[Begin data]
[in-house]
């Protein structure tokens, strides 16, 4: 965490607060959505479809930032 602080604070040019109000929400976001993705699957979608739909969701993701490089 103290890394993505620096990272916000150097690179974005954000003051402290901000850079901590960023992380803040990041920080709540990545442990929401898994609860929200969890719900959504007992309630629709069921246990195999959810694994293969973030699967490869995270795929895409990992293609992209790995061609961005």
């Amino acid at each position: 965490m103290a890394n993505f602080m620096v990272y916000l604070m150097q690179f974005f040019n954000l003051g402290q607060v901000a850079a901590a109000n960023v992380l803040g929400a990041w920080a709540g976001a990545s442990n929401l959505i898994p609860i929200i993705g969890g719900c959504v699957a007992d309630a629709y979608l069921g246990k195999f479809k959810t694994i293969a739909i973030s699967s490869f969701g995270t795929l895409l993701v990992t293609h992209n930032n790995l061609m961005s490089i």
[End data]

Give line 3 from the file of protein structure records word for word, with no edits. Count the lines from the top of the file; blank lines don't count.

């Amino acid at each position: 965490m103290a890394n993505f602080m620096v990272y916000l604070m150097q690179f974005f040019n954000l003051g402290q607060v901000a850079a901590a109000n960023v992380l803040g929400a990041w920080a709540g976001a990545s442990n929401l959505i898994p609860i929200i993705g969890g719900c959504v699957a007992d309630a629709y979608l069921g246990k195999f479809k959810t694994i293969a739909i973030s699967s490869f969701g995270t795929l895409l993701v990992t293609h992209n930032n790995l061609m961005s490089i």